City of Hope Receives $5 Million Grant to Develop T Cell Treatment Targeting Brain Tumor Stem Cells


City of Hope was granted a $5,217,004 early translational research award by the California Institute for Regenerative Medicine (CIRM) to support the development of a T cell-based immunotherapy that re-directs a patients own immune response against glioma stem cells. City of Hope has been awarded more than $49.7 million in grant support from CIRM since awards were first announced in 2006.

City of Hope is a pioneer in T cell immunotherapy research, helping to develop genetically modified T cells as a treatment for cancer. This strategy, termed adoptive T cell therapy, focuses on redirecting a patients immune system to specifically target tumor cells, and has the potential to become a promising new approach for treatment of cancer.

In this research, we are genetically engineering a central memory T cell that targets proteins expressed by glioma stem cells, said Stephen J. Forman, M.D., Francis and Kathleen McNamara Distinguished Chair in Hematology and Hematopoietic Cell Transplantation and director of the T Cell Immunotherapy Research Laboratory. Central memory T cells have the potential to establish a persistent, lifelong immunity to help prevent brain tumors from recurring.

The American Cancer Society estimates that more than 22,000 people in the U.S. will be diagnosed with a brain tumor this year, and 13,700 will die from the disease. Glioma is a type of brain tumor that is often difficult to treat and is prone to recurrence. Currently, less than 20 percent of patients with malignant gliomas are living five years after their diagnosis. This poor prognosis is largely due to the persistence of tumor-initiating cancer stem cells, a population of malignant cells similar to normal stem cells in that they are able to reproduce themselves indefinitely. These glioma stem cells are highly resistant to chemotherapy and radiation treatments, making them capable of re-establishing new tumors.

Researchers at City of Hope previously have identified several proteins as potential prime targets for the development of cancer immunotherapies, such as interleukin 13 receptor alpha 2, a receptor found on the surface of glioma cells, and CD19, a protein that is active in lymphoma and leukemia cells. Both investigational therapies are currently in phase I clinical trials. Forman is the principal investigator for the newly granted study which will develop a T cell that targets different proteins expressed by glioma stem cells. Christine Brown, Ph.D., associate research professor, serves as co-principal investigator, and Michael Barish, Ph.D., chair of the Department of Neurosciences, and Behnam Badie, M.D., director of the Brain Tumor Program, serve as co-investigators on the project.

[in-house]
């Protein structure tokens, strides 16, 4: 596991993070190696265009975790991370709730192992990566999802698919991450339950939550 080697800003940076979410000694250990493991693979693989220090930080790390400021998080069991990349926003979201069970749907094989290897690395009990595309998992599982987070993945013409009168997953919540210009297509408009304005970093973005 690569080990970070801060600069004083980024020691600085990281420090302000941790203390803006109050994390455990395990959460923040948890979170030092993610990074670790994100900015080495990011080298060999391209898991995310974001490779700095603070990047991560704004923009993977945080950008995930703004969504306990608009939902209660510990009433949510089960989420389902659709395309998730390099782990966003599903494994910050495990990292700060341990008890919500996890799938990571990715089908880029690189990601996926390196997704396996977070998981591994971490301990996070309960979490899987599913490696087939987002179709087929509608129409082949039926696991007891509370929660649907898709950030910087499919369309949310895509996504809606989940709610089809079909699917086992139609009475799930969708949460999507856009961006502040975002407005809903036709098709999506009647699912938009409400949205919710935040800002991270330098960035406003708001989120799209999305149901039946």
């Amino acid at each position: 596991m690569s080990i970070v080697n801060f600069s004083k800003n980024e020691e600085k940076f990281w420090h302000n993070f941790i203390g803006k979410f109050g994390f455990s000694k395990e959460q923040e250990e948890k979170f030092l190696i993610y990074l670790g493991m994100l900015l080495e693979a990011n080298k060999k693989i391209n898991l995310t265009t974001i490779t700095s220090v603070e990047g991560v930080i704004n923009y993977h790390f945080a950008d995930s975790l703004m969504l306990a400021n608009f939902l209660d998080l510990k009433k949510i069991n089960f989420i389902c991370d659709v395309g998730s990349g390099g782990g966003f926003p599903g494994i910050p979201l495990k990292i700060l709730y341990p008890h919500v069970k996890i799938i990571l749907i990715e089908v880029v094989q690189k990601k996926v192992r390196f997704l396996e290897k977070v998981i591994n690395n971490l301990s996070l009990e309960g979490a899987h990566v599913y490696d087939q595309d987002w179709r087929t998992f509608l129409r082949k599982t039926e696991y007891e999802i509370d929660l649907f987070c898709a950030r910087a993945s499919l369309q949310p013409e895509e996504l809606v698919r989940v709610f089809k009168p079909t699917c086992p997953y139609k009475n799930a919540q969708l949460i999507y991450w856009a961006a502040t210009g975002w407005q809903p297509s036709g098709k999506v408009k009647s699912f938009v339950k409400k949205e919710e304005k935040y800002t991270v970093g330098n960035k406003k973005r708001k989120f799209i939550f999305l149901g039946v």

Because cancer stem cells are heterogeneous, our proposed therapy will target multiple antigens to cast as wide a net as possible over this malignant stem cell population, said Brown.

While in this effort, we are targeting a neurological cancer, our approach will lead to future studies targeting other cancers, including those that metastasize to the brain, added Barish.

The CIRM grant will help us to build a targeted T cell therapy against glioma that can offer lasting protection, determine the best way to deliver the treatment, establish an efficient process to manufacture these T cells for treatment, and get approval for a human clinical trial, said Badie.

City of Hope is also a collaborative partner providing process development, stem cell-derived cell products and regulatory affairs support in two other CIRM-funded projects that received early translational research grants. Larry Couture, Ph.D., senior vice president of City of Hopes Sylvia R. & Isador A. Deutch Center for Applied Technology Development and director of the Center for Biomedicine & Genetics, is working with Stanford University and Childrens Hospital of Orange County Research Institute on their respective projects.

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City of Hope Receives $5 Million Grant to Develop T Cell Treatment Targeting Brain Tumor Stem Cells

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